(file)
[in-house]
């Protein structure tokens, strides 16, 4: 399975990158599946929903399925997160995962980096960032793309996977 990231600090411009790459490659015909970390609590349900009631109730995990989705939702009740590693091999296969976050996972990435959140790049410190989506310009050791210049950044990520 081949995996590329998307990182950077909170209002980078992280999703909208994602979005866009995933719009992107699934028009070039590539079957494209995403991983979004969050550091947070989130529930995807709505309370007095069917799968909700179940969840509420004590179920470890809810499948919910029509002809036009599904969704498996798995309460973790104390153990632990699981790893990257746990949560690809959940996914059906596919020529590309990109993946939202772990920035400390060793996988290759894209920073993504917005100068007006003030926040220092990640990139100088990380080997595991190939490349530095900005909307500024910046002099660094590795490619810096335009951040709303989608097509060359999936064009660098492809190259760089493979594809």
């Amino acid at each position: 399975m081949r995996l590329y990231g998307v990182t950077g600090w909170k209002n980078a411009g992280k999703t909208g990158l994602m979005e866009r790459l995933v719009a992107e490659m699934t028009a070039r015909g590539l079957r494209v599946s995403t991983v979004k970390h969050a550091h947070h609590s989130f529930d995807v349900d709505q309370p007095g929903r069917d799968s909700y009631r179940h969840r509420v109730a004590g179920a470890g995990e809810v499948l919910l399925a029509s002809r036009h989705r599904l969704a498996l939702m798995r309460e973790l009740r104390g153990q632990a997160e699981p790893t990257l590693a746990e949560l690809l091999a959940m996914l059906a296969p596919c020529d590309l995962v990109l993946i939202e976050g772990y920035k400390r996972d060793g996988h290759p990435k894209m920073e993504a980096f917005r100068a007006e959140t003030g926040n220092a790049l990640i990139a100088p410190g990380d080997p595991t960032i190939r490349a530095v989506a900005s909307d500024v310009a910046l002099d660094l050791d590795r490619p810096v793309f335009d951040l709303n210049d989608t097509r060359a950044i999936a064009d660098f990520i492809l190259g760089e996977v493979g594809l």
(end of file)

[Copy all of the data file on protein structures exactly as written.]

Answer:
[in-house]
């Protein structure tokens, strides 16, 4: 399975990158599946929903399925997160995962980096960032793309996977 990231600090411009790459490659015909970390609590349900009631109730995990989705939702009740590693091999296969976050996972990435959140790049410190989506310009050791210049950044990520 081949995996590329998307990182950077909170209002980078992280999703909208994602979005866009995933719009992107699934028009070039590539079957494209995403991983979004969050550091947070989130529930995807709505309370007095069917799968909700179940969840509420004590179920470890809810499948919910029509002809036009599904969704498996798995309460973790104390153990632990699981790893990257746990949560690809959940996914059906596919020529590309990109993946939202772990920035400390060793996988290759894209920073993504917005100068007006003030926040220092990640990139100088990380080997595991190939490349530095900005909307500024910046002099660094590795490619810096335009951040709303989608097509060359999936064009660098492809190259760089493979594809």
């Amino acid at each position: 399975m081949r995996l590329y990231g998307v990182t950077g600090w909170k209002n980078a411009g992280k999703t909208g990158l994602m979005e866009r790459l995933v719009a992107e490659m699934t028009a070039r015909g590539l079957r494209v599946s995403t991983v979004k970390h969050a550091h947070h609590s989130f529930d995807v349900d709505q309370p007095g929903r069917d799968s909700y009631r179940h969840r509420v109730a004590g179920a470890g995990e809810v499948l919910l399925a029509s002809r036009h989705r599904l969704a498996l939702m798995r309460e973790l009740r104390g153990q632990a997160e699981p790893t990257l590693a746990e949560l690809l091999a959940m996914l059906a296969p596919c020529d590309l995962v990109l993946i939202e976050g772990y920035k400390r996972d060793g996988h290759p990435k894209m920073e993504a980096f917005r100068a007006e959140t003030g926040n220092a790049l990640i990139a100088p410190g990380d080997p595991t960032i190939r490349a530095v989506a900005s909307d500024v310009a910046l002099d660094l050791d590795r490619p810096v793309f335009d951040l709303n210049d989608t097509r060359a950044i999936a064009d660098f990520i492809l190259g760089e996977v493979g594809l």